I taught this novel many times--oh, a dozen--because it's the shortest Dickens, fits into a college course easier than Nicholas Nickleby, my favorite, which I only taught once. Likewise with War and Peace only once because it took mostly the whole semester. Hard Times is excellent on education, only Nicholas surpassing it--and perhaps Tom Sawyer, on American and Church education.
Gradgrind, the businessman who sets the tone of M'Choakumchild's school, disapproves of his daughter Louisa's reading
...more
MJ Nicholls
Hard Times opens with the usual Dickens comic brio and sabre-toothed satire. Mr Gradgrind’s pursuit of Facts, Facts, Facts deadens his daughter Louisa’s sense of Fancy and humour, until she relents to a marriage to Mr. Bounderby—surely the progenitor of this Monty Python sketch. As the novel moves into its second half, the melodramatic and laboured Steven Blackpool narrative distracts from the more poignant story of circus orphan Sissy and the Gradgrinds. Steven’s phonetic Lancastrian dialect is ...more
Dave Schaafsma
Mavis Staples sings Stephen Foster’s “Hard Times”

https://www.youtube.com/watch?v=KZsO3...

Hard Times is what they now call The Great Depression, about which Studs Terkel wrote his monumental work of oral history. So Hard Times by Charles Dickens is a book about working class northern England, but of it he said,

"My satire is against those who see figures and averages, and nothing else."

I read it in my twenties, and read it now in a time when “data-driven” numbers rule the day, and even in public e
...more
midnightfaerie
May 29, 2012 rated it really liked it  ·  review of another edition
Shelves: classics

I'm not even sure where to start with this book. First of all, Hard Times is one of the shorter, and lesser known of the Dickens novels. At only around four hundred pages, it almost seems like a novella compared to his other tomes of one thousand pages or more. The book has some interesting characters. We have Thomas Gradgrind, the obstinate disciplinarian, who raises his children to use their head and facts in all things and to never "wonder" because that will lead to flights of fancy which can
...more
Pink
Apr 05, 2017 rated it liked it  ·  review of another edition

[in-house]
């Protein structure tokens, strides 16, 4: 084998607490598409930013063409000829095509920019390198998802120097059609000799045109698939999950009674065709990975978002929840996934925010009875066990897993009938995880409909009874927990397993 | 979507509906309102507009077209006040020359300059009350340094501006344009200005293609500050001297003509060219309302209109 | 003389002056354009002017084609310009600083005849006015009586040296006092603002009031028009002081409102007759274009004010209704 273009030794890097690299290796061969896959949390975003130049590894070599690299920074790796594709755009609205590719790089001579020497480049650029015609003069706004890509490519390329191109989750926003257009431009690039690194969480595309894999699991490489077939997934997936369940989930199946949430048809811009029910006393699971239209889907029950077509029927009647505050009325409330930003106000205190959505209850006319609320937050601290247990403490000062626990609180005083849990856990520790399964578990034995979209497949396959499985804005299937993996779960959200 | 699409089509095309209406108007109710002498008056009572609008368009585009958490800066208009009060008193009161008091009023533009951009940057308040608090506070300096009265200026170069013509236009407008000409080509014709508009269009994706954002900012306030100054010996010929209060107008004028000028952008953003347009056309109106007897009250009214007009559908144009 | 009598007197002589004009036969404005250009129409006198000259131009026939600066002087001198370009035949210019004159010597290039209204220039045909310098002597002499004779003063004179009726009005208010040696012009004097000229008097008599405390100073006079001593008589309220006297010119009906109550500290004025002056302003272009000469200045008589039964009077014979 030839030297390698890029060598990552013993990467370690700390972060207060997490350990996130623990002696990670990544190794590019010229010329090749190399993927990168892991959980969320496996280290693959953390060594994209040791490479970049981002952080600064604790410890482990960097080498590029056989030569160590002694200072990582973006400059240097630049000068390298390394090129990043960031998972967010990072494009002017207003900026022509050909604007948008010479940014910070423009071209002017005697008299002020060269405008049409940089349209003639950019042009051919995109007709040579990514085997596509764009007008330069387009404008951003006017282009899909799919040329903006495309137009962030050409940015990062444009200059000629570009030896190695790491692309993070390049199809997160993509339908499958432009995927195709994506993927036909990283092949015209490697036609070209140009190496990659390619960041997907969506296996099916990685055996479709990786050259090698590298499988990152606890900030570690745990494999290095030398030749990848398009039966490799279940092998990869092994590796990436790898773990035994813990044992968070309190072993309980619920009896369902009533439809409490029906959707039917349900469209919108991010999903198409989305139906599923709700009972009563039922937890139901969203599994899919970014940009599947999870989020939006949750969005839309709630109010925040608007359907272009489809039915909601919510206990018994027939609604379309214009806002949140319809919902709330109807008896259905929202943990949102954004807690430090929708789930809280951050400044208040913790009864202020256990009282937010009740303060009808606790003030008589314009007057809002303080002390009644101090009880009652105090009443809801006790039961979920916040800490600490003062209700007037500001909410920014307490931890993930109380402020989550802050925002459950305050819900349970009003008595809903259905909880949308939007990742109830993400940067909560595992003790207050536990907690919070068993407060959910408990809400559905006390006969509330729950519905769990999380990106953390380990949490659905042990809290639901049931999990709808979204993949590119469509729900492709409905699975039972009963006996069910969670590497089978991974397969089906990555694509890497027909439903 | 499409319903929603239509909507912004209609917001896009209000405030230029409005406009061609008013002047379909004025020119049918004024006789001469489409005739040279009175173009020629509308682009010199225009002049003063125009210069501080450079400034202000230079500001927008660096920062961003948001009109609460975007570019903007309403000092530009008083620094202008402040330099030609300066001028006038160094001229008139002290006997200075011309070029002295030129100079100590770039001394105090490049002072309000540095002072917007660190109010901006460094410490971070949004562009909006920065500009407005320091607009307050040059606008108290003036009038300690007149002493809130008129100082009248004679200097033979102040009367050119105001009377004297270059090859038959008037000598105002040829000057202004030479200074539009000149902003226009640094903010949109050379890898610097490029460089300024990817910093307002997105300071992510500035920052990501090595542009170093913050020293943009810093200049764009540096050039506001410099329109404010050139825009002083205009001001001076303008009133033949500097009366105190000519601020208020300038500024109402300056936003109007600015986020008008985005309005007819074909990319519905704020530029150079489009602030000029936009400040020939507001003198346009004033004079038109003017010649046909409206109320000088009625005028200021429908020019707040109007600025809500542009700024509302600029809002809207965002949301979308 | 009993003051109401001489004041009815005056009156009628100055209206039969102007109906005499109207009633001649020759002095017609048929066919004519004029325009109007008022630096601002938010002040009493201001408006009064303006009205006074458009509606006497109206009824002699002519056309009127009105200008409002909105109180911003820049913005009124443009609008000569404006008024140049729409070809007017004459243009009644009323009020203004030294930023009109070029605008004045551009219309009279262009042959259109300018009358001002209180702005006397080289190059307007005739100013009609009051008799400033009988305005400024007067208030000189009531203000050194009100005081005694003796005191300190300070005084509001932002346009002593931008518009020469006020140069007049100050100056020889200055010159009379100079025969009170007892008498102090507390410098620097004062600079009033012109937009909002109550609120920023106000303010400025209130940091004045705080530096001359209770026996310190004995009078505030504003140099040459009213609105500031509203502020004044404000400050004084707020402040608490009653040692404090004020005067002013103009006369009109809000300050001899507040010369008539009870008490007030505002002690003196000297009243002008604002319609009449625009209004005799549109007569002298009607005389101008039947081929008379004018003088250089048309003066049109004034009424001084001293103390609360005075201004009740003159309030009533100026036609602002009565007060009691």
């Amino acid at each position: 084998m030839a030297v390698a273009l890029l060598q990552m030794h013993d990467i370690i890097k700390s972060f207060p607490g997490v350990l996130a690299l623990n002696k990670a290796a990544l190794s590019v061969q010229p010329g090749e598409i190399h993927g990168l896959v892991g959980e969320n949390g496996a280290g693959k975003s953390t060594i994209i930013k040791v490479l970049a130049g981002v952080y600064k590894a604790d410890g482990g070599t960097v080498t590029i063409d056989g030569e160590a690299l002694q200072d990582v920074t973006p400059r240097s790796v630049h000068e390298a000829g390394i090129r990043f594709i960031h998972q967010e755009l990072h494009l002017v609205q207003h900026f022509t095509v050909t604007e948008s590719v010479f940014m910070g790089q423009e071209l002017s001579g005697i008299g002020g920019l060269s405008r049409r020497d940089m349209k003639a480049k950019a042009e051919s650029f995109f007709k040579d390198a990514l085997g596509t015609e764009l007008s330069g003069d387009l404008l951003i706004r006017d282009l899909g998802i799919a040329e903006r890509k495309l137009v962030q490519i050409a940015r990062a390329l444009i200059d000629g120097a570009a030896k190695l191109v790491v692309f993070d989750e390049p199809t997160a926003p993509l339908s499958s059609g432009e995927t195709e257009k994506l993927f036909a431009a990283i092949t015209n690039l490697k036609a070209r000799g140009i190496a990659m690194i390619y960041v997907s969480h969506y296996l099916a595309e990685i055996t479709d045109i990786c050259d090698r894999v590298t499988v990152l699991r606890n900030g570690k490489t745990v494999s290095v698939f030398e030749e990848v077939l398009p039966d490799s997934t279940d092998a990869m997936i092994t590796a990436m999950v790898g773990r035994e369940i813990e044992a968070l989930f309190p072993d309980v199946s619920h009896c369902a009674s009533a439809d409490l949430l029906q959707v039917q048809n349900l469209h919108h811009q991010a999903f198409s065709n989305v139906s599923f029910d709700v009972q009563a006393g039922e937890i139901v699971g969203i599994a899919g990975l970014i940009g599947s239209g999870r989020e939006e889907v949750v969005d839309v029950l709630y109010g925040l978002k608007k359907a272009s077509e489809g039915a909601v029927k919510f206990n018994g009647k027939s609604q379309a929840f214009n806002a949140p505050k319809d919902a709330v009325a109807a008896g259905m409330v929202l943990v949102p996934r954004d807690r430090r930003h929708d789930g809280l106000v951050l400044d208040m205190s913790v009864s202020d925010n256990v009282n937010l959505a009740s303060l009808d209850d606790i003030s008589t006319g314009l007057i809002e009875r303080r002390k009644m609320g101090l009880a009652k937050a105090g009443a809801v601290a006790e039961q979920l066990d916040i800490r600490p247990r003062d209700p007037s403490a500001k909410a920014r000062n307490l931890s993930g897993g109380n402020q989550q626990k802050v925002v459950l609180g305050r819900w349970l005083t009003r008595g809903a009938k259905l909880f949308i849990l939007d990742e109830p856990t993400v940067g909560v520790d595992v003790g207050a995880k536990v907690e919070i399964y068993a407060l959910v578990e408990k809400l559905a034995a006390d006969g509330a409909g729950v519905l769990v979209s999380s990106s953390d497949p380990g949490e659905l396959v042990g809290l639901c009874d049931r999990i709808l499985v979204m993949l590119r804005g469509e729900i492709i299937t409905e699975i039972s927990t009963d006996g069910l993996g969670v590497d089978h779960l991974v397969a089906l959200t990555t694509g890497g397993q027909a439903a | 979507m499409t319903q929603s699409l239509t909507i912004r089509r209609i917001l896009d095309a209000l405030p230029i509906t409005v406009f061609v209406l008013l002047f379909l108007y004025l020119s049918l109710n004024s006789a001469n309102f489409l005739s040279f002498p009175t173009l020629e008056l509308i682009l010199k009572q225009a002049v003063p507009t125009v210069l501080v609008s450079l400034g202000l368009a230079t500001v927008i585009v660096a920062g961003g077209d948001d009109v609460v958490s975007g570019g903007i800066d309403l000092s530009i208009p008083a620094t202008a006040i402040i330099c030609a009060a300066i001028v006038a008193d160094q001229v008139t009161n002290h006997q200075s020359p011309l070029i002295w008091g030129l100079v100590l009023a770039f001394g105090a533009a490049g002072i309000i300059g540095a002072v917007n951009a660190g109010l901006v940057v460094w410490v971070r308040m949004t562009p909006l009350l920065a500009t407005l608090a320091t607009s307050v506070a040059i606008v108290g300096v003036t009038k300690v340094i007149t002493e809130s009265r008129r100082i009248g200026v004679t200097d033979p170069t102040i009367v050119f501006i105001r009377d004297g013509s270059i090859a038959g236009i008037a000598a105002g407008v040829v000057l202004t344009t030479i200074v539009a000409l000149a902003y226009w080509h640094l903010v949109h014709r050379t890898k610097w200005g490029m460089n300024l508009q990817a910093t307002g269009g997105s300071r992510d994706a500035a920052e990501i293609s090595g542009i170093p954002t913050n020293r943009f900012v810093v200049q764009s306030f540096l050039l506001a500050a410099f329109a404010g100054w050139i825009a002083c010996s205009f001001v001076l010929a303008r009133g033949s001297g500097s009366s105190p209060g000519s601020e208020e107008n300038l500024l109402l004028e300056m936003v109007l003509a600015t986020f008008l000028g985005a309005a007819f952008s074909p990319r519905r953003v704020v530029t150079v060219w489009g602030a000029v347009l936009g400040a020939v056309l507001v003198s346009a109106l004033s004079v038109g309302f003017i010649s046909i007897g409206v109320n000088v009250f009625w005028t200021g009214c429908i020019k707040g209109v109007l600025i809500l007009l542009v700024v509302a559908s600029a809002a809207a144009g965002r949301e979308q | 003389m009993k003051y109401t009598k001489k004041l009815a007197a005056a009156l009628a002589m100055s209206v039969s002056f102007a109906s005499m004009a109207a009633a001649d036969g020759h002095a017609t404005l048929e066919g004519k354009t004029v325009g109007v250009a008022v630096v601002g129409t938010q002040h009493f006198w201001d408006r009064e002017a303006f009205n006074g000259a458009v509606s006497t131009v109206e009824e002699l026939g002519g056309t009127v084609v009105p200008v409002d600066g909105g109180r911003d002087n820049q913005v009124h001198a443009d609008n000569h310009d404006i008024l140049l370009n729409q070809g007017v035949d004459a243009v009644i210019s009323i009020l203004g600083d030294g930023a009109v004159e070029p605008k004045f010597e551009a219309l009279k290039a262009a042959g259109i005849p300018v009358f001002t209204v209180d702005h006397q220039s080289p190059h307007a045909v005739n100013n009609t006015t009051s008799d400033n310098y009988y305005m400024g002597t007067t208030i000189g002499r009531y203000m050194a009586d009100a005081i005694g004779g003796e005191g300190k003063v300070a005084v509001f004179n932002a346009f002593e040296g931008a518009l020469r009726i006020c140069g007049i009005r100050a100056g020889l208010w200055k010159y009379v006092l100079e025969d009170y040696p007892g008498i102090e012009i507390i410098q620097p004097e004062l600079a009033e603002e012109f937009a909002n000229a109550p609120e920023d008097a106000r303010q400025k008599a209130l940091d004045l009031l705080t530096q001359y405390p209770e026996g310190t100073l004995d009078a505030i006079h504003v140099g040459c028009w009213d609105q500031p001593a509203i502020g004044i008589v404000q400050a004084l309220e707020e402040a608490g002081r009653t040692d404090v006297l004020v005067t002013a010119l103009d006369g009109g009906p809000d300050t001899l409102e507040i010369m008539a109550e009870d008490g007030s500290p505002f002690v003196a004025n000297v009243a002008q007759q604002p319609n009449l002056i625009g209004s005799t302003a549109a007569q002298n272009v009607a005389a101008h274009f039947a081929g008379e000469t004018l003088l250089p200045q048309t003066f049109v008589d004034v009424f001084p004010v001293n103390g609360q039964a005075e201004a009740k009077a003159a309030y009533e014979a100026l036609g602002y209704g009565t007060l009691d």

Alright, so I was quite prejudiced going into this. I read and disliked A Christmas Carol and in my head I feel like I'm not a Dickens fan. Despite this being the first novel of his I've tried. It's his shortest finished book and depicts the social structures of the time, which I'm interested in reading. So it made sense to start here.

Overall, I was pleasantly surprised. I didn't like all of the characters and at times I was frustrated with the plot, but I enjoyed listening to it on audiobook a
...more
Ana
Dickens becomes a very hard author to read once you move past his childhood-centered works. Suddenly, everything is about morality or politics. I enjoy his writing, but you do need both patience and an ability to change the register in which you're reading his work. "Hard Times" was first published in 1854 - few readers of contemporary or modern literature can truly adjust to the sort of language used in his books.

Dickens is truly timeless, timeless through his themes and approach, as well as t
...more
Rosemary Atwell
Mar 17, 2017 rated it really liked it  ·  review of another edition
The influence of Thomas Carlyle and other critics of the Industrial Revolution can be felt throughout this work - a sober fable of the effects of dehumanisation and material values of the Victorian merchant classes, and didactically lampooned in the characters of Thomas Gradgrind and Josiah Bounderby. Their victims - Gradgrind's family, Stephen Blackpool, Rachel and the foppish Jem Harthouse, provide a supporting cast of typical Dickens characters and allow the author to alert his readers to the ...more
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Charles John Huffam Dickens was a writer and social critic who created some of the world's best-known fictional characters and is regarded as the greatest novelist of the Victorian era. His works enjoyed unprecedented popularity during his lifetime, and by the twentieth century critics and scholars had recognised him as a literary genius. His novels and short stories enjoy lasting popularity.